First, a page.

Posted by: Kerry Gans | June 16, 2016

Top Picks Thursday! For Readers and Writers 06-16-2016

Before we begin: Our thoughts are with the people of Orlando and all the loved ones of the victims of the multiple tragedies of the past week.

AC at the PWCWelcome to this week’s Top Picks Thursday! This past weekend, J. Thomas Ross and I attended the Philadelphia Writers’ Conference. You can check out our daily recaps here, here, and here, and J. Thomas’ Tips and Pix post here.

In very sad news, author Lois Duncan has died. The author of numerous YA suspense books such as I Know What You Did Last Summer and children’s books such as Hotel for Dogs, her passion in later years was largely taken up by the unsolved murder of her daughter Kait. Her books Who Killed My Daughter? and One To The Wolves: On the Trail of a Killer detail their long fight for justice. Lois was kind enough to visit us here on the Author Chronicles when we were still new bloggers, and I for one will miss her wit, charm, and vivaciousness.

Congratulations to the 2016 Horn Book Award winners.

Most authors worry about plagiarism, and so do bloggers. Rose Scott shares tools to keep your blog content safe from plagiarists and duplication.

Audiobooks are selling well these days, and we all know about Amazon’s Audible platform. David Markowitz discusses ListenUp, a platform competing with Audible.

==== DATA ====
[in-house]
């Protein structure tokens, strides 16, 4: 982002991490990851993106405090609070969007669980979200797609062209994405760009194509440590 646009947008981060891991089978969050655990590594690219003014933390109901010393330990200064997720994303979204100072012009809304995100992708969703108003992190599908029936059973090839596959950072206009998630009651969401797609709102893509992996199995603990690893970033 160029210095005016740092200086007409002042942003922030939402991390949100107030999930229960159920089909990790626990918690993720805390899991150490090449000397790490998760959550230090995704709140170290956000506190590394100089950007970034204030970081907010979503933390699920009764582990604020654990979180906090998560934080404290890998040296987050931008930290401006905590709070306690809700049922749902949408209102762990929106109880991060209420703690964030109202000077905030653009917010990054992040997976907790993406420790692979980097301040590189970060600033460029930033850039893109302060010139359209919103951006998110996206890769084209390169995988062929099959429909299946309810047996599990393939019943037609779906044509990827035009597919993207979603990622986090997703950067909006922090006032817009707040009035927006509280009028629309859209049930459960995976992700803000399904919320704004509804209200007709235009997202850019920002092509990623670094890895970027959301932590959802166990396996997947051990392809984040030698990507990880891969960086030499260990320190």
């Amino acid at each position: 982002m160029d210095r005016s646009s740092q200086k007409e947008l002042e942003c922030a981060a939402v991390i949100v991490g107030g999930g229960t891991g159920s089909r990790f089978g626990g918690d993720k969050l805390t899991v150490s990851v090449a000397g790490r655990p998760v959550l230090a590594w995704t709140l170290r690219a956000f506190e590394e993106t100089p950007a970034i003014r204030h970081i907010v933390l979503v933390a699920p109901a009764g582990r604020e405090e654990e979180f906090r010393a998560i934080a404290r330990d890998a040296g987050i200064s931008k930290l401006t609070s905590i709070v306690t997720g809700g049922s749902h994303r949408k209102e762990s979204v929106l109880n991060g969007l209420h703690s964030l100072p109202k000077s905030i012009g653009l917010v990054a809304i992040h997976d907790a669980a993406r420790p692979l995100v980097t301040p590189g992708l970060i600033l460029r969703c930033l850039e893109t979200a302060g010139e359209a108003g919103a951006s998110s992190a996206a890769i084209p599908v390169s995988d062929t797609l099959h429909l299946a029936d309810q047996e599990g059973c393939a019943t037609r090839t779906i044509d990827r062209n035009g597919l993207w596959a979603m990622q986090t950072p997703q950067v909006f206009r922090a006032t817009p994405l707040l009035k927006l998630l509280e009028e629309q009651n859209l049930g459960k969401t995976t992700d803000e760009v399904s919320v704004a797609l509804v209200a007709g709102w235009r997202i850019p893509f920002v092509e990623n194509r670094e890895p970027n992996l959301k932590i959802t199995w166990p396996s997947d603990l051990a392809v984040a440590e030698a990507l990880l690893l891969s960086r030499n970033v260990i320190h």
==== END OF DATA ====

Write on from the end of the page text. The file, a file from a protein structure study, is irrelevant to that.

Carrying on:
In the wake of the Arab Spring, a new wave of dystopian, surrealist fiction  has taken root in the Middle East.

Steven Spohn explains the controversy over Me Before You in his post I Am Not Your Plot Device.

CRAFT

The opening of a book is a spot of existential angst for most writers. Jennie Nash explains how to start your book in the right place, while Elizabeth Fais explores the magic of great beginnings.

The main goal of all writers is to keep readers immersed in the story. One way to do that is write cinematically, as Deborah Raney says, while another is to make sure our reality is believable. To that end, Joe Broadmeadow tells us how to write realistic crime scenes. Janice Hardy discusses hooking readers’ minds and hearts, Chuck Wendig explores what makes a damn good story, and Patrick Cole shows how writers can develop emotional connections between reader and hero.

Our heroes are our focal points, of course, with other interesting characters in on the action. K.M. Weiland looks at the common writing mistake of creating one-dimensional characters, Stephanie Norman has 8 reasons to make your hero less than perfect, Cara Lopez Lee explores when to fire your protagonist, August Wilson advises not to censor your characters, and Elaine Veits reminds us of the dangers of “as-you-know-Bob” dialogue.

Writing is re-writing, as the saying goes, and many writers do not enjoy this editing phase. Staurt Horwitz explains how to finish a book in three drafts, Melissa Donovan reminds us to eliminate redundancies, Tiffany Watt Smith finds obscure words for even rarer feelings, and Nancy Lin has helpful online editing tools.

Suffering from writer’s block? Micah Solomon says there’s no such thing as writer’s block, while Farrah Penn shares 15 ways published writers defeat writers’ block.

Julie Eshbaugh gives us 5 steps to becoming a writer, and Piper Bayard discusses how to learn writing craft for lone wolves and writers on a budget.

Sometimes we begin a work only to have it peter out in the middle—is the work doomed, or is there hope? Drew Chial thinks there is hope and shows how to swap the light bulbs of inspiration, but beware if your novel shows any of Kim C. Mill’s 7 signs your novel is doomed. And all of us can recognize ourselves in the 5 Stages of Writer’s Sanity Checklist.